Prevertebral ganglia (or collateral ganglia,[1] or preaortic ganglia[2]) are sympathetic ganglia which lie between the paravertebral ganglia and the target organ.

Prevertebral ganglia
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Abdominal portion of the sympathetic trunk, with the celiac plexus and hypogastric plexus.
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The celiac ganglia with the sympathetic plexuses of the abdominal viscera radiating from the ganglia.
Details
Identifiers
LatinGanglia trunci sympathici
Anatomical terminology

FunctionEdit

Similar to the paravertebral ganglia, the prevertebral ganglia are the nodules where preganglionic neurons synapse with their postganglionic counterparts. The nerves that synapse in the prevertebral ganglia innervate the pelvic viscera. Some of the targets present in the pelvic viscera include the enteric nervous system, as well as the renal system, bladder, and any other organs present in the abdomen.

PhysiologyEdit

Nerves arising from the lateral horn of the spinal cord are those of the autonomic nervous system. They exit through the ventral root of the spinal cord, and continue through the ventral rami. At that point, they sharply branch to go through the white ramus communicans of the paravertebral body. Unlike the thoracic and cutaneous nerves, the ANS nerves destined for the pelvic viscera continue through the paravertebral ganglia without synapsing. Instead of synapsing, they continue through splanchnic nerves until they reach a prevertebral ganglia (located proximally to their target organ). Once inside the prevertebral ganglia, the individual neurons comprising the nerve synapse with their postganglionic neuron. The postganglionic nerve then proceed to innervate their targets (pelvic visceral organs).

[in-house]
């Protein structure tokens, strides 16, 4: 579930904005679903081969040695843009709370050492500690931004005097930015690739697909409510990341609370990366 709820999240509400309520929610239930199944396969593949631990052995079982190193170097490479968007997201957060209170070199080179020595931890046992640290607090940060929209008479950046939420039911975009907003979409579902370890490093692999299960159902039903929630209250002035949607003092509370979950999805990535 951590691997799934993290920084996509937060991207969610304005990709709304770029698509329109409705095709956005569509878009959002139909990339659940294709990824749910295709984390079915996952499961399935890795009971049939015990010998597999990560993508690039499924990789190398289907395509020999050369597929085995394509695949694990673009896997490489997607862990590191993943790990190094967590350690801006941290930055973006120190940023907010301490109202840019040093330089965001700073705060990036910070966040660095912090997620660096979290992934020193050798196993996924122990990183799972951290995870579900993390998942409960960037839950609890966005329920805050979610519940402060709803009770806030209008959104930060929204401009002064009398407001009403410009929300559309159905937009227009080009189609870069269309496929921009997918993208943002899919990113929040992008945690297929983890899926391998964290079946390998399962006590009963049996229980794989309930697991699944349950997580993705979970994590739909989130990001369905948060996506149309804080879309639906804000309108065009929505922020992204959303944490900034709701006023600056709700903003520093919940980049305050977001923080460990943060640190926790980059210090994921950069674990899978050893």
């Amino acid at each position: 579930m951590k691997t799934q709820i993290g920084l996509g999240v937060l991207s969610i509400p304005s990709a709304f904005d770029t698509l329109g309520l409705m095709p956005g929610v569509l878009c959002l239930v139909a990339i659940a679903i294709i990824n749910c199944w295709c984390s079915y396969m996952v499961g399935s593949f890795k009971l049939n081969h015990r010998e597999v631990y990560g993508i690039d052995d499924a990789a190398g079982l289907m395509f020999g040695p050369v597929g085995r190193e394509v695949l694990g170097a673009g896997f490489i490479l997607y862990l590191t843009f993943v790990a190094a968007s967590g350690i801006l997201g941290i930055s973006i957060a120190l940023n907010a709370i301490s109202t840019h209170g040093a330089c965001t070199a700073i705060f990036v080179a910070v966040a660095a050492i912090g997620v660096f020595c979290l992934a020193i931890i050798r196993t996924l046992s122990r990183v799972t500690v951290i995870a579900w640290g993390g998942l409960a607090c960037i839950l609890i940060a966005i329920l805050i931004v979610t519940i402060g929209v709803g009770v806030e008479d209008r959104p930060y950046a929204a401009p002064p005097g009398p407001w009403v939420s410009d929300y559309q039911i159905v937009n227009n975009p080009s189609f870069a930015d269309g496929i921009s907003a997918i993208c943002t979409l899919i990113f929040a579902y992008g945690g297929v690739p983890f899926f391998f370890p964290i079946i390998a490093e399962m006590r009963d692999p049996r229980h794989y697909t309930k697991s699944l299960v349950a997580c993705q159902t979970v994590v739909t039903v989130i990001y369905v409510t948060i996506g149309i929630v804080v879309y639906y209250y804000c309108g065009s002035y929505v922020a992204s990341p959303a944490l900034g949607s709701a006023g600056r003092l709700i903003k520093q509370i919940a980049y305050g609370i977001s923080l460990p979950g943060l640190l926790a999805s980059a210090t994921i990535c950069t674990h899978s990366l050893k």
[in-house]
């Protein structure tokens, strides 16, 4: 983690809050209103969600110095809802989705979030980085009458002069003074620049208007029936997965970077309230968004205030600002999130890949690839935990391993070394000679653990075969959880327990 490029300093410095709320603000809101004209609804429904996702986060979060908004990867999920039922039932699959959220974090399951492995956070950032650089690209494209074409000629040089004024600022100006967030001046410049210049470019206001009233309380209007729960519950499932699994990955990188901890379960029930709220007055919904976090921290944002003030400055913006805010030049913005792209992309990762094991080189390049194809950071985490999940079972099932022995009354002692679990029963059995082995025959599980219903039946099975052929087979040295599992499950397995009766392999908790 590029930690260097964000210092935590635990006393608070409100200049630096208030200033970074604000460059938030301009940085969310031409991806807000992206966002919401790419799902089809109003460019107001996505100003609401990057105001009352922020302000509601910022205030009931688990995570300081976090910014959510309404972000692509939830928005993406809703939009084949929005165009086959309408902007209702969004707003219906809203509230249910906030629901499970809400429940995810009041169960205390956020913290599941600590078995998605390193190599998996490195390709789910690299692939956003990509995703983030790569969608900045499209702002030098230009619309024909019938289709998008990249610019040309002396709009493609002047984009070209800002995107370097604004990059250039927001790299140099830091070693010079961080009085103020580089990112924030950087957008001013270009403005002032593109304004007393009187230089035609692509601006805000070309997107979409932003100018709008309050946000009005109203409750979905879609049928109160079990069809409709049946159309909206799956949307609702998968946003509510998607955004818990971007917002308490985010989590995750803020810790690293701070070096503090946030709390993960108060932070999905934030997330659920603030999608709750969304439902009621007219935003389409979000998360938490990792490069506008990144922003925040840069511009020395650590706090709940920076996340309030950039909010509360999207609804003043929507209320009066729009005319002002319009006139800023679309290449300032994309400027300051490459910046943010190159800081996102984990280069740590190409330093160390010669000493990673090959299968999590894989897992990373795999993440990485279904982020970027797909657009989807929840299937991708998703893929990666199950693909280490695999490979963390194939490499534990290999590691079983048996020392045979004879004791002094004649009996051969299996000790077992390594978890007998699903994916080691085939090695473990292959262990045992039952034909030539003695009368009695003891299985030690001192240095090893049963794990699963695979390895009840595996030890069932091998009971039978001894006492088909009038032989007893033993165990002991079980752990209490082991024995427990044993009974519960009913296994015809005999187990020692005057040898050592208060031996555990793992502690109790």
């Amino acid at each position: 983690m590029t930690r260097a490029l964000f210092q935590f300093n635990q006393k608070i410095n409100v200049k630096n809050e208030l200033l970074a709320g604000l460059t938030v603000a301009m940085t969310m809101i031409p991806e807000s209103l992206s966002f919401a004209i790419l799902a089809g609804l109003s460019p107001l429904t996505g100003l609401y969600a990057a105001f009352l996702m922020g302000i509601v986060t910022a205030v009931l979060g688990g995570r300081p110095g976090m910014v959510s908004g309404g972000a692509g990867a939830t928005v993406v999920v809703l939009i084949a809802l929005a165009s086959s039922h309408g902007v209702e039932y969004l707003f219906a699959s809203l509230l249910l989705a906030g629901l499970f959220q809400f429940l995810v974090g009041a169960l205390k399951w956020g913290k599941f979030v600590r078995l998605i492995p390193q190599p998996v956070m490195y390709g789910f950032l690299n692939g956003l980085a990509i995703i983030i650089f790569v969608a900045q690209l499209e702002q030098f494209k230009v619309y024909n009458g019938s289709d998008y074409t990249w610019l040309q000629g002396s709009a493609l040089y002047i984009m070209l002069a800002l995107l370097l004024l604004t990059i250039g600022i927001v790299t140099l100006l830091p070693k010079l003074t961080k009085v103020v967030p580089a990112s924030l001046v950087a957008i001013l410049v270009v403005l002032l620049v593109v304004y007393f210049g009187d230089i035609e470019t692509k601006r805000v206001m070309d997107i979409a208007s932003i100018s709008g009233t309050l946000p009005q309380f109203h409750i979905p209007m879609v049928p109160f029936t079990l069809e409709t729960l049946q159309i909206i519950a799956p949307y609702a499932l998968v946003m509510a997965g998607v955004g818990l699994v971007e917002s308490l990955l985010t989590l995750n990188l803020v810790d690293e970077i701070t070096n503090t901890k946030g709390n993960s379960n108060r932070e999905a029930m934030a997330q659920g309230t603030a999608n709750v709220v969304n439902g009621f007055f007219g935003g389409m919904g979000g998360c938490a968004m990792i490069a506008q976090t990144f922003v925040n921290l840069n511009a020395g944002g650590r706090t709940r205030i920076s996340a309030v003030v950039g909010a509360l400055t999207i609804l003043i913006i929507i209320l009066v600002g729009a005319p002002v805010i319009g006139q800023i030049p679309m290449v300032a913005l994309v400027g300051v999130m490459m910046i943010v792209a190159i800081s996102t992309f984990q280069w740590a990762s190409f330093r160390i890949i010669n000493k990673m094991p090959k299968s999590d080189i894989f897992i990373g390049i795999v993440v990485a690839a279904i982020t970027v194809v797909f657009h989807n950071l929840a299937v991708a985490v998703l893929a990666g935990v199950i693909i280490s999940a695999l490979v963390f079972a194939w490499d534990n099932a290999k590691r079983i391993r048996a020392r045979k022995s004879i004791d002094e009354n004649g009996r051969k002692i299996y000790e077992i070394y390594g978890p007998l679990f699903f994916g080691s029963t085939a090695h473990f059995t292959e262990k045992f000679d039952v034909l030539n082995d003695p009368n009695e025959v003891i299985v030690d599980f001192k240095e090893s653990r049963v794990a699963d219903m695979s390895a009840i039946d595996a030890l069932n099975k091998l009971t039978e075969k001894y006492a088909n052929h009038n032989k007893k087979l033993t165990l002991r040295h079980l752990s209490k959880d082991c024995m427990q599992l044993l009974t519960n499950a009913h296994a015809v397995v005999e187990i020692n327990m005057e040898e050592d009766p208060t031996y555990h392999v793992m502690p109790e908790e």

ExamplesEdit

These include

1. the celiac ganglia (which can include the aorticorenal ganglion),

2. superior mesenteric ganglia, and

3. inferior mesenteric ganglia.[3]

See alsoEdit

Additional imagesEdit

ReferencesEdit

  1. ^ "uams.edu". Retrieved 2007-10-22.
  2. ^ "Primitive Gut Morphogenesis". Archived from the original on 2007-10-07. Retrieved 2007-10-22.
  3. ^ "The Posterior Abdominal Wall". Archived from the original on 2007-10-11. Retrieved 2007-10-22.

External linksEdit

  • Nosek, Thomas M. Essentials of Human Physiology. Section 6/6ch2/s6ch2_30